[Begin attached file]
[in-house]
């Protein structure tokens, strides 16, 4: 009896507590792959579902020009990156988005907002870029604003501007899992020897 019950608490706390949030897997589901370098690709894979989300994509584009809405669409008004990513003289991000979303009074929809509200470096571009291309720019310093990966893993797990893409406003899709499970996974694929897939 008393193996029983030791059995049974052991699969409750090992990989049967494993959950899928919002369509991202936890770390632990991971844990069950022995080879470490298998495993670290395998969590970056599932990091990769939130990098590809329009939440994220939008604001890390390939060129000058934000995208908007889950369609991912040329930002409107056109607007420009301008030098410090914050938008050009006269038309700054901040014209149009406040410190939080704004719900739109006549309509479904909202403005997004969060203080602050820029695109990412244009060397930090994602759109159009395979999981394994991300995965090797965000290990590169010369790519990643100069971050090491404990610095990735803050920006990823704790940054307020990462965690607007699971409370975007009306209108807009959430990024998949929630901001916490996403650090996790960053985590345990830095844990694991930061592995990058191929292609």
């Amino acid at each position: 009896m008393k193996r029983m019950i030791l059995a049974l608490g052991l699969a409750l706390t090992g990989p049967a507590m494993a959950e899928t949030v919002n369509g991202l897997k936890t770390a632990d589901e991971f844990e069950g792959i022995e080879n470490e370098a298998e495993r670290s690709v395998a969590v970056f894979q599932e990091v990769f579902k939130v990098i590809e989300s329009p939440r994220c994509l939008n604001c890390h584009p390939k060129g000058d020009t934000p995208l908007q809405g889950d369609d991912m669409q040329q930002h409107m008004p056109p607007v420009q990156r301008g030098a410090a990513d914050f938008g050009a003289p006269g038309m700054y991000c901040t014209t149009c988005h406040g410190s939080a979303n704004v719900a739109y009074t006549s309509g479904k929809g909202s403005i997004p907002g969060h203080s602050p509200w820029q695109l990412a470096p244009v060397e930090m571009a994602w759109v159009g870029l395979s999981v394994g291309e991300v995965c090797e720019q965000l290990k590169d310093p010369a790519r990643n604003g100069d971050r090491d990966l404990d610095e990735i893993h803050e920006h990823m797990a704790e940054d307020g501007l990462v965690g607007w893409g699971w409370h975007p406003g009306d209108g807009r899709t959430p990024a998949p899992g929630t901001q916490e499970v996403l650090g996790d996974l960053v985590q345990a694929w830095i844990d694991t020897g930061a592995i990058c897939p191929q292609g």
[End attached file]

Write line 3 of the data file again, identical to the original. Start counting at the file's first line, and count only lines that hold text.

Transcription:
């Amino acid at each position: 009896m008393k193996r029983m019950i030791l059995a049974l608490g052991l699969a409750l706390t090992g990989p049967a507590m494993a959950e899928t949030v919002n369509g991202l897997k936890t770390a632990d589901e991971f844990e069950g792959i022995e080879n470490e370098a298998e495993r670290s690709v395998a969590v970056f894979q599932e990091v990769f579902k939130v990098i590809e989300s329009p939440r994220c994509l939008n604001c890390h584009p390939k060129g000058d020009t934000p995208l908007q809405g889950d369609d991912m669409q040329q930002h409107m008004p056109p607007v420009q990156r301008g030098a410090a990513d914050f938008g050009a003289p006269g038309m700054y991000c901040t014209t149009c988005h406040g410190s939080a979303n704004v719900a739109y009074t006549s309509g479904k929809g909202s403005i997004p907002g969060h203080s602050p509200w820029q695109l990412a470096p244009v060397e930090m571009a994602w759109v159009g870029l395979s999981v394994g291309e991300v995965c090797e720019q965000l290990k590169d310093p010369a790519r990643n604003g100069d971050r090491d990966l404990d610095e990735i893993h803050e920006h990823m797990a704790e940054d307020g501007l990462v965690g607007w893409g699971w409370h975007p406003g009306d209108g807009r899709t959430p990024a998949p899992g929630t901001q916490e499970v996403l650090g996790d996974l960053v985590q345990a694929w830095i844990d694991t020897g930061a592995i990058c897939p191929q292609g």